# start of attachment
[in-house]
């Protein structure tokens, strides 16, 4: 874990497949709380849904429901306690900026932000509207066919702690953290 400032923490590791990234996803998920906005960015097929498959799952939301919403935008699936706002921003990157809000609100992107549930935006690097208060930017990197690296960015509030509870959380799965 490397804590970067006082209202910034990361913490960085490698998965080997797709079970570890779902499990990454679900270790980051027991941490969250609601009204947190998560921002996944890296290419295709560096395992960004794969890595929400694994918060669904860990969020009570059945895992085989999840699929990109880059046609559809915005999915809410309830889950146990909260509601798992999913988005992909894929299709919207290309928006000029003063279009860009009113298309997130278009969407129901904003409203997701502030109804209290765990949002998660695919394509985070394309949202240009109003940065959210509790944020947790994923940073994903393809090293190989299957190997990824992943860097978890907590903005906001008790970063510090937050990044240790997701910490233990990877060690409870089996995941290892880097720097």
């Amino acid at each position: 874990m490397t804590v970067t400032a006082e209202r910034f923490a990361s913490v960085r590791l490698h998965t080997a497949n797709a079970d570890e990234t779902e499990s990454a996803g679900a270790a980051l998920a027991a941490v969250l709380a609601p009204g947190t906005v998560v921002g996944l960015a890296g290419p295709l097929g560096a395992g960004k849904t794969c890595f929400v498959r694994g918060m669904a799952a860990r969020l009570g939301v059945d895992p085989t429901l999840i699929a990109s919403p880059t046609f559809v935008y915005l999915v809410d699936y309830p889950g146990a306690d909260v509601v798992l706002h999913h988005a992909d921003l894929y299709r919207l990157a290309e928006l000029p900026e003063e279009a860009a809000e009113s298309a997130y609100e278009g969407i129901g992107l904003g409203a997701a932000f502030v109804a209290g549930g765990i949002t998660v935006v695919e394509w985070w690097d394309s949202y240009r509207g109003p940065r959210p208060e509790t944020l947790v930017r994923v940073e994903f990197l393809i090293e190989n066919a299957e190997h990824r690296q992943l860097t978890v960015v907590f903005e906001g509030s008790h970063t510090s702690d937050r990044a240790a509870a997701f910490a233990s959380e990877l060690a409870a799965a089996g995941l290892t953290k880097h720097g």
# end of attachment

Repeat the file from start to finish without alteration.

[in-house]
């Protein structure tokens, strides 16, 4: 874990497949709380849904429901306690900026932000509207066919702690953290 400032923490590791990234996803998920906005960015097929498959799952939301919403935008699936706002921003990157809000609100992107549930935006690097208060930017990197690296960015509030509870959380799965 490397804590970067006082209202910034990361913490960085490698998965080997797709079970570890779902499990990454679900270790980051027991941490969250609601009204947190998560921002996944890296290419295709560096395992960004794969890595929400694994918060669904860990969020009570059945895992085989999840699929990109880059046609559809915005999915809410309830889950146990909260509601798992999913988005992909894929299709919207290309928006000029003063279009860009009113298309997130278009969407129901904003409203997701502030109804209290765990949002998660695919394509985070394309949202240009109003940065959210509790944020947790994923940073994903393809090293190989299957190997990824992943860097978890907590903005906001008790970063510090937050990044240790997701910490233990990877060690409870089996995941290892880097720097």
């Amino acid at each position: 874990m490397t804590v970067t400032a006082e209202r910034f923490a990361s913490v960085r590791l490698h998965t080997a497949n797709a079970d570890e990234t779902e499990s990454a996803g679900a270790a980051l998920a027991a941490v969250l709380a609601p009204g947190t906005v998560v921002g996944l960015a890296g290419p295709l097929g560096a395992g960004k849904t794969c890595f929400v498959r694994g918060m669904a799952a860990r969020l009570g939301v059945d895992p085989t429901l999840i699929a990109s919403p880059t046609f559809v935008y915005l999915v809410d699936y309830p889950g146990a306690d909260v509601v798992l706002h999913h988005a992909d921003l894929y299709r919207l990157a290309e928006l000029p900026e003063e279009a860009a809000e009113s298309a997130y609100e278009g969407i129901g992107l904003g409203a997701a932000f502030v109804a209290g549930g765990i949002t998660v935006v695919e394509w985070w690097d394309s949202y240009r509207g109003p940065r959210p208060e509790t944020l947790v930017r994923v940073e994903f990197l393809i090293e190989n066919a299957e190997h990824r690296q992943l860097t978890v960015v907590f903005e906001g509030s008790h970063t510090s702690d937050r990044a240790a509870a997701f910490a233990s959380e990877l060690a409870a799965a089996g995941l290892t953290k880097h720097g």